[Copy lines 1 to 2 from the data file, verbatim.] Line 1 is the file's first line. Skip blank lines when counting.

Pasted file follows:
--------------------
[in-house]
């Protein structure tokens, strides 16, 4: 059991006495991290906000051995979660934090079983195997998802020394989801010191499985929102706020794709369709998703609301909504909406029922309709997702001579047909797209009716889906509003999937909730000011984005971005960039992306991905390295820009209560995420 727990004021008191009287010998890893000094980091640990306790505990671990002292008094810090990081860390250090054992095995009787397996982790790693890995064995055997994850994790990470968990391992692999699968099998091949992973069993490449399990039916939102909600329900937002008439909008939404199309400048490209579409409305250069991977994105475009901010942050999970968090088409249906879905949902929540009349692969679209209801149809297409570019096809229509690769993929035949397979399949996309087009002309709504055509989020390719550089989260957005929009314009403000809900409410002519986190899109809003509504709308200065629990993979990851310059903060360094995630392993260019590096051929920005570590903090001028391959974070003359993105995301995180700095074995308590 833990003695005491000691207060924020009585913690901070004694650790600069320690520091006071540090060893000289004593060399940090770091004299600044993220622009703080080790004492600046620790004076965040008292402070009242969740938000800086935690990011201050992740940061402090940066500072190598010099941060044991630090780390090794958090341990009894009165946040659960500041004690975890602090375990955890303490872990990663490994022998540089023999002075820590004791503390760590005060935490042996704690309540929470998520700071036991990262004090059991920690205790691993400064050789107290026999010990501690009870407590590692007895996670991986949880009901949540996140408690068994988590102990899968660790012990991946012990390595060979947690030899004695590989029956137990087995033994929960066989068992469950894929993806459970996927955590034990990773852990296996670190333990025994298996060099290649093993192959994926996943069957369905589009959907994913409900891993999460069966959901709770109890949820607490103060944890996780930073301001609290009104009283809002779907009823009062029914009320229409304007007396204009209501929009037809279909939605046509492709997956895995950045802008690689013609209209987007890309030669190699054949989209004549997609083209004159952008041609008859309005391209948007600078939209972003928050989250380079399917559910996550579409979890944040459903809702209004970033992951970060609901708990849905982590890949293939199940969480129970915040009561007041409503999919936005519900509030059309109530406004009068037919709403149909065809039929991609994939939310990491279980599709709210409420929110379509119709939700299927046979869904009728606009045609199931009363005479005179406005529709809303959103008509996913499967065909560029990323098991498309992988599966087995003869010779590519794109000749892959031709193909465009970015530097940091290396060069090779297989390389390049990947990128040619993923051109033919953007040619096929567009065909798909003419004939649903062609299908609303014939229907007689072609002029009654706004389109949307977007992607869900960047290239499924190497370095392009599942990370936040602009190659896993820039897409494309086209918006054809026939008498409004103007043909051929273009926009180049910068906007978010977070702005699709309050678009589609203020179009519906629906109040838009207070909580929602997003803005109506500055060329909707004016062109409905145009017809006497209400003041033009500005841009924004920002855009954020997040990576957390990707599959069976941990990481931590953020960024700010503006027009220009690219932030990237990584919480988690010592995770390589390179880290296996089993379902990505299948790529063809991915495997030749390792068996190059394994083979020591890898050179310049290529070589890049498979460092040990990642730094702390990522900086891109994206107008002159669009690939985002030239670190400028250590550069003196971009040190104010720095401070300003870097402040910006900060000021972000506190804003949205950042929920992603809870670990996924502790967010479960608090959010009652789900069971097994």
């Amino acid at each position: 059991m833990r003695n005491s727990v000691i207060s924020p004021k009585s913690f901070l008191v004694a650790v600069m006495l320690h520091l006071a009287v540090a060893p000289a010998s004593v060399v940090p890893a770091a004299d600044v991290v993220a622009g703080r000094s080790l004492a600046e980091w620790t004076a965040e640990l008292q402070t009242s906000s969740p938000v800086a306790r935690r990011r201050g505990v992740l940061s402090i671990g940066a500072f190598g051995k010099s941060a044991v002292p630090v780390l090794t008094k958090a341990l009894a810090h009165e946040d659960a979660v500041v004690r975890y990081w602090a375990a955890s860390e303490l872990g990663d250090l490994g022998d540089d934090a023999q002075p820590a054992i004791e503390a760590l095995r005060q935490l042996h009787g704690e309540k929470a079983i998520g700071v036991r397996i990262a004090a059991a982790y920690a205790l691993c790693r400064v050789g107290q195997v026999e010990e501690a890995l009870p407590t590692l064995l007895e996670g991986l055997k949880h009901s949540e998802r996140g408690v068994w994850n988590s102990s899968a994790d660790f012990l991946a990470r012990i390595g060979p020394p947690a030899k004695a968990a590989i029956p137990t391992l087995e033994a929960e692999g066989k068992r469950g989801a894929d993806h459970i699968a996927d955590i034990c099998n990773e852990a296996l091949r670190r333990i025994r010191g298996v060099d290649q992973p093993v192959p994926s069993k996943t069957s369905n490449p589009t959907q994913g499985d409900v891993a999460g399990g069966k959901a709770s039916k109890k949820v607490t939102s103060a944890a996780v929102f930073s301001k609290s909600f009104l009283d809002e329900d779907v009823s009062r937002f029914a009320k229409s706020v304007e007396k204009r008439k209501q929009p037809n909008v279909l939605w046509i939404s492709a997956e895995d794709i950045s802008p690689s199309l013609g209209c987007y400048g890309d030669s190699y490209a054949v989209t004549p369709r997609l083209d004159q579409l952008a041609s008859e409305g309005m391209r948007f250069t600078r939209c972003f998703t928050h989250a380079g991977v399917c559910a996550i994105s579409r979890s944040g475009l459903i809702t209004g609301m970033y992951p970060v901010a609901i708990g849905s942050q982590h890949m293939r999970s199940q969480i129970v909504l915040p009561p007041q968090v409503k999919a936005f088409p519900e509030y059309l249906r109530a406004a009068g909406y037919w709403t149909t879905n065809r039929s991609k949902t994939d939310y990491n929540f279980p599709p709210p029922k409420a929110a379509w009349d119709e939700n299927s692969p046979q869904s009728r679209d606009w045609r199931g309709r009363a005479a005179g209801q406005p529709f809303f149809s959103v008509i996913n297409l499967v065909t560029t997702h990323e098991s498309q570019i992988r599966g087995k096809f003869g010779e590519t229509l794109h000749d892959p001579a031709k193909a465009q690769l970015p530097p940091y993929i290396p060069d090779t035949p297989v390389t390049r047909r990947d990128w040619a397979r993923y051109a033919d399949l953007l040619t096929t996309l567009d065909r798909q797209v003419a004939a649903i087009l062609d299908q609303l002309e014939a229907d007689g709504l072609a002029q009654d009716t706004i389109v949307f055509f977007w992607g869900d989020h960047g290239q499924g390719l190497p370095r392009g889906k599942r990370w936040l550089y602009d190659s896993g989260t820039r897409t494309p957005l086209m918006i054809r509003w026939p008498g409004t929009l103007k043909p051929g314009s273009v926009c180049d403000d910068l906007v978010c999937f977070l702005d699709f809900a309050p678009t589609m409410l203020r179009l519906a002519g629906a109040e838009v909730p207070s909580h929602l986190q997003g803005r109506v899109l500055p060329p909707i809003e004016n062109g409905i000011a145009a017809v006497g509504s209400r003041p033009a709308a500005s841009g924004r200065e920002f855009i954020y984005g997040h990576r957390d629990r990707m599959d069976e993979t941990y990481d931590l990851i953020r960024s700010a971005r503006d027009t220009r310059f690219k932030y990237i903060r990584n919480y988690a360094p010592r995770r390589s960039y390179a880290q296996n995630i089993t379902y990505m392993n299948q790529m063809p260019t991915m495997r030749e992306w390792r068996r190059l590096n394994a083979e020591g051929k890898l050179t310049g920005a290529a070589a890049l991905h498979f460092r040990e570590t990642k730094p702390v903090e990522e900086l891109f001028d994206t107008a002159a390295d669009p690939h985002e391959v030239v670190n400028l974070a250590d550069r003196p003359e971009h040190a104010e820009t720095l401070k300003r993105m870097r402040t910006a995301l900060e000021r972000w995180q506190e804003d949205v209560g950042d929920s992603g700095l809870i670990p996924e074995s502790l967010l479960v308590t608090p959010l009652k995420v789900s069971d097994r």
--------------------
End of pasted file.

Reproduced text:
[in-house]
């Protein structure tokens, strides 16, 4: 059991006495991290906000051995979660934090079983195997998802020394989801010191499985929102706020794709369709998703609301909504909406029922309709997702001579047909797209009716889906509003999937909730000011984005971005960039992306991905390295820009209560995420 727990004021008191009287010998890893000094980091640990306790505990671990002292008094810090990081860390250090054992095995009787397996982790790693890995064995055997994850994790990470968990391992692999699968099998091949992973069993490449399990039916939102909600329900937002008439909008939404199309400048490209579409409305250069991977994105475009901010942050999970968090088409249906879905949902929540009349692969679209209801149809297409570019096809229509690769993929035949397979399949996309087009002309709504055509989020390719550089989260957005929009314009403000809900409410002519986190899109809003509504709308200065629990993979990851310059903060360094995630392993260019590096051929920005570590903090001028391959974070003359993105995301995180700095074995308590 833990003695005491000691207060924020009585913690901070004694650790600069320690520091006071540090060893000289004593060399940090770091004299600044993220622009703080080790004492600046620790004076965040008292402070009242969740938000800086935690990011201050992740940061402090940066500072190598010099941060044991630090780390090794958090341990009894009165946040659960500041004690975890602090375990955890303490872990990663490994022998540089023999002075820590004791503390760590005060935490042996704690309540929470998520700071036991990262004090059991920690205790691993400064050789107290026999010990501690009870407590590692007895996670991986949880009901949540996140408690068994988590102990899968660790012990991946012990390595060979947690030899004695590989029956137990087995033994929960066989068992469950894929993806459970996927955590034990990773852990296996670190333990025994298996060099290649093993192959994926996943069957369905589009959907994913409900891993999460069966959901709770109890949820607490103060944890996780930073301001609290009104009283809002779907009823009062029914009320229409304007007396204009209501929009037809279909939605046509492709997956895995950045802008690689013609209209987007890309030669190699054949989209004549997609083209004159952008041609008859309005391209948007600078939209972003928050989250380079399917559910996550579409979890944040459903809702209004970033992951970060609901708990849905982590890949293939199940969480129970915040009561007041409503999919936005519900509030059309109530406004009068037919709403149909065809039929991609994939939310990491279980599709709210409420929110379509119709939700299927046979869904009728606009045609199931009363005479005179406005529709809303959103008509996913499967065909560029990323098991498309992988599966087995003869010779590519794109000749892959031709193909465009970015530097940091290396060069090779297989390389390049990947990128040619993923051109033919953007040619096929567009065909798909003419004939649903062609299908609303014939229907007689072609002029009654706004389109949307977007992607869900960047290239499924190497370095392009599942990370936040602009190659896993820039897409494309086209918006054809026939008498409004103007043909051929273009926009180049910068906007978010977070702005699709309050678009589609203020179009519906629906109040838009207070909580929602997003803005109506500055060329909707004016062109409905145009017809006497209400003041033009500005841009924004920002855009954020997040990576957390990707599959069976941990990481931590953020960024700010503006027009220009690219932030990237990584919480988690010592995770390589390179880290296996089993379902990505299948790529063809991915495997030749390792068996190059394994083979020591890898050179310049290529070589890049498979460092040990990642730094702390990522900086891109994206107008002159669009690939985002030239670190400028250590550069003196971009040190104010720095401070300003870097402040910006900060000021972000506190804003949205950042929920992603809870670990996924502790967010479960608090959010009652789900069971097994």